Yom HaShoah

Yom Hashoah was inaugurated in 1953 as a day for the citizens of Israel to remember those murdered during the Holocaust. It is scheduled in the Jewish calendar on the 27th of Nisan, which falls in April or May and begins on the evening of the 27th through to the evening of the 28th.

Yom HaShoah is the Jewish community’s day for internal reflection. It provides an opportunity to educate children; to unite in passing on the torch of remembrance; to honour the victims of the Holocaust; and to recognise the achievements of its survivors and refugees who have given so much to society. Yom HaShoah is usually commemorated by Jews in synagogues and at other Jewish community events. It differs from Holocaust Memorial Day, which is celebrated on the 27th January, as Holocaust Memorial Day is a day of international remembrance for everyone, no matter their religion.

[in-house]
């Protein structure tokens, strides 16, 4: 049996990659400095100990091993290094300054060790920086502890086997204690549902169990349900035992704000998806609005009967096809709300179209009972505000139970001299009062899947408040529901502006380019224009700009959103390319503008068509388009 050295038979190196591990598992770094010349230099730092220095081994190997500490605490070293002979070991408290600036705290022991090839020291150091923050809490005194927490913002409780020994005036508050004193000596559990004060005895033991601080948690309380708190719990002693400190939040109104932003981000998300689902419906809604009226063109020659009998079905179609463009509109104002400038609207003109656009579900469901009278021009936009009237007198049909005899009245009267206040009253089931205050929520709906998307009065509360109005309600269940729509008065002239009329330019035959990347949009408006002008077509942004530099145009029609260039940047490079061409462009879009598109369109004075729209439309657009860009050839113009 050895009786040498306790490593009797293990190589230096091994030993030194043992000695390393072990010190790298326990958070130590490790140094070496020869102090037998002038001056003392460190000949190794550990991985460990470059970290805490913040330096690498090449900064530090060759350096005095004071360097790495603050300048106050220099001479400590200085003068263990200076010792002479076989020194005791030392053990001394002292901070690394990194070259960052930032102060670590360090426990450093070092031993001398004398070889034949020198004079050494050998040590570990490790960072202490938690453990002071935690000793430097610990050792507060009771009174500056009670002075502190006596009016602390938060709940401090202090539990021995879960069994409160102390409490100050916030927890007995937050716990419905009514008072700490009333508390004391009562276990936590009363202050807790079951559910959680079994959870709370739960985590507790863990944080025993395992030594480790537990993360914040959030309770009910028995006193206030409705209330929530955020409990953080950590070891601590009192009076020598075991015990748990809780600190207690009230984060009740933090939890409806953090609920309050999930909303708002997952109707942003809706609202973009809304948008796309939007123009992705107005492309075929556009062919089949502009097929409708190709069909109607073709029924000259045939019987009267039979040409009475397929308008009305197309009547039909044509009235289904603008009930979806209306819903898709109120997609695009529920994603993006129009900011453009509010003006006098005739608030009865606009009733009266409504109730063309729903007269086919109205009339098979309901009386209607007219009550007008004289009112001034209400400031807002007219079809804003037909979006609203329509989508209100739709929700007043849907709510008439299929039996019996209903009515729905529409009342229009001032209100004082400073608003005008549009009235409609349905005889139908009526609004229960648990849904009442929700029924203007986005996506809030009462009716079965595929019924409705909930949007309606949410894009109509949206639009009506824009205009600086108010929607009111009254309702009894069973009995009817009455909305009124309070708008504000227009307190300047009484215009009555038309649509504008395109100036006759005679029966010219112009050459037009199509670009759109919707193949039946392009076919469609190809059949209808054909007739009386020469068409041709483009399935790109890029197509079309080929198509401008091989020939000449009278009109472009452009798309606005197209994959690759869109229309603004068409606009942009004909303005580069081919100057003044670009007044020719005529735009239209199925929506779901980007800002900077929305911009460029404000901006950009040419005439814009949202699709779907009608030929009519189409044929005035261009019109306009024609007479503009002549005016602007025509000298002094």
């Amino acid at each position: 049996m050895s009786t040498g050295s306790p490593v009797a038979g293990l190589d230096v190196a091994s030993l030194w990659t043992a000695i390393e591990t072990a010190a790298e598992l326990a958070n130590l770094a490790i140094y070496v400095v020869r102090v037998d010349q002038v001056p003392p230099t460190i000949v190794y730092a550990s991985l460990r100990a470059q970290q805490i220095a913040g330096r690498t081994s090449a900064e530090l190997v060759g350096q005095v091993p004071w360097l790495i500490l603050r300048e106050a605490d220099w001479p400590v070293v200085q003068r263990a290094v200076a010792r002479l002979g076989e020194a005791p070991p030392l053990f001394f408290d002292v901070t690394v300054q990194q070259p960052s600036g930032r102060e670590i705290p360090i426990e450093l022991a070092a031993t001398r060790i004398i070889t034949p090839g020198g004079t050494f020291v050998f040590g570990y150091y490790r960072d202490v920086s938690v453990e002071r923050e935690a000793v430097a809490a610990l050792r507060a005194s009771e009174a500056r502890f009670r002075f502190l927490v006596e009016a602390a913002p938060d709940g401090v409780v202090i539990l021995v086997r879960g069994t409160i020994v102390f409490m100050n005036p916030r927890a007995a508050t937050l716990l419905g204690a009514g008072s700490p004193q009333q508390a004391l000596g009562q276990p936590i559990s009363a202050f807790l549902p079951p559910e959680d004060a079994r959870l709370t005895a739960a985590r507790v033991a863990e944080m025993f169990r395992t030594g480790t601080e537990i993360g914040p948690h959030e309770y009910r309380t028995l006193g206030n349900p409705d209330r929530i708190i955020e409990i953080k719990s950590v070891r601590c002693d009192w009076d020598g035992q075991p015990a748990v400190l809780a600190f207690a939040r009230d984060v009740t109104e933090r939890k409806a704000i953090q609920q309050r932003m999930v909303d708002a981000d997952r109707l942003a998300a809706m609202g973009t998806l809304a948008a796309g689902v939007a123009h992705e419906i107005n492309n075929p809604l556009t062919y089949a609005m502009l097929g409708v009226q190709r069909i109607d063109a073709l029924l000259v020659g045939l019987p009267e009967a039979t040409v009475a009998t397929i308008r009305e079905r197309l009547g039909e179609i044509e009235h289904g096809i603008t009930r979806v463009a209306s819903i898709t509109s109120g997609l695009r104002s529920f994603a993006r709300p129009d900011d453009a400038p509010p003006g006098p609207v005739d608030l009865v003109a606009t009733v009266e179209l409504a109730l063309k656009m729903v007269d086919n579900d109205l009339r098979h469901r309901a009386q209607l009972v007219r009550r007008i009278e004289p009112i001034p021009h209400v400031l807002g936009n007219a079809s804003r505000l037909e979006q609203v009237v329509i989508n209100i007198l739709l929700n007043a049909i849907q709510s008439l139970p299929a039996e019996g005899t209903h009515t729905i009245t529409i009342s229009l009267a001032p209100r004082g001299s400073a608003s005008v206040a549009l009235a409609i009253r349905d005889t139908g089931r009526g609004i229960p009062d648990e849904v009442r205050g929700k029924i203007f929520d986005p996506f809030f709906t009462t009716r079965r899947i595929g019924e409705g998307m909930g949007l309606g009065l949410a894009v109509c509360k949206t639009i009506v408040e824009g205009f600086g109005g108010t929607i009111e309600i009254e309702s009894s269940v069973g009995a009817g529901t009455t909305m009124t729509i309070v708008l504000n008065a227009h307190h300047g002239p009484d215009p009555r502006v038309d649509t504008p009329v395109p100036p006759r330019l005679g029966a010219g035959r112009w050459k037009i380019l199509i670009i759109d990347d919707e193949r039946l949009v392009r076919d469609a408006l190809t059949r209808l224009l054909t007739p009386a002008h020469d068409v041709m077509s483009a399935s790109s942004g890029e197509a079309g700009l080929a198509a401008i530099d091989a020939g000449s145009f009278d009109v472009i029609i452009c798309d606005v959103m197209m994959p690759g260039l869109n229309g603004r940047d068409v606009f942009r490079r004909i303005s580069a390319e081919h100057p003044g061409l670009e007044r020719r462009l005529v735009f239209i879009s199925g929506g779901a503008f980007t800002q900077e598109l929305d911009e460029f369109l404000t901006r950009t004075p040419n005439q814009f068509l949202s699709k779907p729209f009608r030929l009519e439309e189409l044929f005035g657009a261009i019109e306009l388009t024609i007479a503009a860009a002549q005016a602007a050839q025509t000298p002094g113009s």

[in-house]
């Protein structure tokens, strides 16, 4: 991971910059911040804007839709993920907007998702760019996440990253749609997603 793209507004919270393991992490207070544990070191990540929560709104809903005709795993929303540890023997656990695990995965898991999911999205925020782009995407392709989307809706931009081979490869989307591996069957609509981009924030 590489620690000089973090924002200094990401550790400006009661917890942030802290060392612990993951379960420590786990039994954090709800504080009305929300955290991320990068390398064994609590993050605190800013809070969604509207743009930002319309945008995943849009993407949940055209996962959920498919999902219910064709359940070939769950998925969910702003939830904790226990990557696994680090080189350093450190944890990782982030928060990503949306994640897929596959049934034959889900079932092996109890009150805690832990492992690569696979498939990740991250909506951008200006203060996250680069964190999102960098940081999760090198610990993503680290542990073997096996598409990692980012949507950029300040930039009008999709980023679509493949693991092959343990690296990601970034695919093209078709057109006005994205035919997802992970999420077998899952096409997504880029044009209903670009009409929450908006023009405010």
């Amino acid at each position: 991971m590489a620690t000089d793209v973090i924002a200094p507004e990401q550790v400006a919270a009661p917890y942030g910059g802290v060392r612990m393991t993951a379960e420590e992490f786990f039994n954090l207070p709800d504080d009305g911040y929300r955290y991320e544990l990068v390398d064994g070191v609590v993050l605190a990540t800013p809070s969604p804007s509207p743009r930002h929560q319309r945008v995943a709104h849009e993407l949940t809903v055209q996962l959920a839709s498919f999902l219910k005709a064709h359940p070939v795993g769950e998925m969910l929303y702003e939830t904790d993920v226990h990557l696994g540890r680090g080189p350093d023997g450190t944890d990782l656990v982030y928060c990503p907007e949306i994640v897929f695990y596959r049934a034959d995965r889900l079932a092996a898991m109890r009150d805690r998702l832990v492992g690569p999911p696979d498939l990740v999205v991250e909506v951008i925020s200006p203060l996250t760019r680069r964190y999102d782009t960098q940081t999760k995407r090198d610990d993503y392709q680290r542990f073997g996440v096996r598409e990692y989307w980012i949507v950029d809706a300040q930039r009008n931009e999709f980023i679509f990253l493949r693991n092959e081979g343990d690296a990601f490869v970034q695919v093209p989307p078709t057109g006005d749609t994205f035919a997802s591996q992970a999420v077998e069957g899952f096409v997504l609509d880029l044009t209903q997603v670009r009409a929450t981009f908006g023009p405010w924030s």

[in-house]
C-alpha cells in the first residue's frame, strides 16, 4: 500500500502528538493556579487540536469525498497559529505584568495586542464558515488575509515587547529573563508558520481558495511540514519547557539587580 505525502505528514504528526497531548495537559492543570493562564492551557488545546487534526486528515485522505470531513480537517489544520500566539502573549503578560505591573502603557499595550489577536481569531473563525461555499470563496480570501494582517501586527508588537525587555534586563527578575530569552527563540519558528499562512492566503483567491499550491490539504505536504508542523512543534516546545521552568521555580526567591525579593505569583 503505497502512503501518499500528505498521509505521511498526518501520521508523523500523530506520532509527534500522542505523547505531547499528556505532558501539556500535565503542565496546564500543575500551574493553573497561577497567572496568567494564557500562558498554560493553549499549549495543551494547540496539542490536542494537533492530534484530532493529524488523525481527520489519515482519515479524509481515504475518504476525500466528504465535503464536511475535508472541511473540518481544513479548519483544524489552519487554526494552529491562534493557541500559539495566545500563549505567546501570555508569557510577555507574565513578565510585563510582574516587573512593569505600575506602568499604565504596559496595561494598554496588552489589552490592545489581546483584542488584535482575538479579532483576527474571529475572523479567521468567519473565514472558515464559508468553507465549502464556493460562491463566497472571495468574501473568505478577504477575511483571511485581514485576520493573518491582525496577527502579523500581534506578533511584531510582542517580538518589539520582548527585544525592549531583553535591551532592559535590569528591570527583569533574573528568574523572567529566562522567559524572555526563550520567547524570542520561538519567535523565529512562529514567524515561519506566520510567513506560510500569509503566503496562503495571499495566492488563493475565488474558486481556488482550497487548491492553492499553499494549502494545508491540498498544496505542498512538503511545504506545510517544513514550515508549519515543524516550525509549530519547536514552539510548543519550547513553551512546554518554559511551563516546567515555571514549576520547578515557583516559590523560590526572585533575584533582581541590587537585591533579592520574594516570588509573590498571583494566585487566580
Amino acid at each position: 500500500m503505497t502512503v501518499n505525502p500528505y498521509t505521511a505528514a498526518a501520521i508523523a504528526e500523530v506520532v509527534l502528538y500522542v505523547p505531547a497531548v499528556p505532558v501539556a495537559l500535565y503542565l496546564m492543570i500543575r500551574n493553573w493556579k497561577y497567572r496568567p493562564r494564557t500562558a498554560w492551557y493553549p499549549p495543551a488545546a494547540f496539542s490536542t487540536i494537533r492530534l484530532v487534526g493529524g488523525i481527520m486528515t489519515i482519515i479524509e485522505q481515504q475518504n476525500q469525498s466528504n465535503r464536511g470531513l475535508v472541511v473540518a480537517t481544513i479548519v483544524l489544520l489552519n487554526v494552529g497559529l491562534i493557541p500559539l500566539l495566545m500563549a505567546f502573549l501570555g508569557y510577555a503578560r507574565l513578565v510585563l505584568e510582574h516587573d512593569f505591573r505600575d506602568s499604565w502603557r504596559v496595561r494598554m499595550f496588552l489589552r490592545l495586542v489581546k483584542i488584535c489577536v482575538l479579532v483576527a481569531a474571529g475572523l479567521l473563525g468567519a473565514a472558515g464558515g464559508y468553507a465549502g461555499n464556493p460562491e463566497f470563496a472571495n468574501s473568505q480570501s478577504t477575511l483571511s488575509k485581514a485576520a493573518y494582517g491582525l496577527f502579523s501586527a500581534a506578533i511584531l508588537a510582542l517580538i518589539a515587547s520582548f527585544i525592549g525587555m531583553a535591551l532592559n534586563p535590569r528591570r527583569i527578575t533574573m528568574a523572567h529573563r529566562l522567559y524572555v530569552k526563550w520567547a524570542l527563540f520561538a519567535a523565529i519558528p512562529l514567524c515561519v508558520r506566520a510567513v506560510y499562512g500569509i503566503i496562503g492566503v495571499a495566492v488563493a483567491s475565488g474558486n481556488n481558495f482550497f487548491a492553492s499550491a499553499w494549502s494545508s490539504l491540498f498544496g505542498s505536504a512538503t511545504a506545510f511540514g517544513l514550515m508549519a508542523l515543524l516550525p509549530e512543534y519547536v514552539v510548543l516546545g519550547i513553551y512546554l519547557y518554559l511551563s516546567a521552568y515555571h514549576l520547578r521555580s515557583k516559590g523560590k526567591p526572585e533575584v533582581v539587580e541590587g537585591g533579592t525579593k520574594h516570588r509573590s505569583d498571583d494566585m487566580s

Latest TV made our One Day film in January, commemorating Holocaust Memorial Day. It includes interviews and testimonies from survivors and their families, including Dorit Oliver-Wolff, Eric Eugene Murangwa MBE, Mike Rentz, Steven Faull and Juliet Smith and many more powerful features.

Professor Jack Zipes spoke to Latest TV’s Yael Breuer about Bambi, the incredible story of how the book was written as an allegory about antisemitism and racism.

We also urge everyone to watch the film, The Tailor of Hanningtons. Alfred Huberman reflects on his work as the tailor at Hanningtons department store in Brighton and explores his personal history as a Holocaust survivor and Jewish immigrant to the UK.

To learn more about Yom HaShoah, visit the official UK website: https://www.yomhashoah.org.uk/

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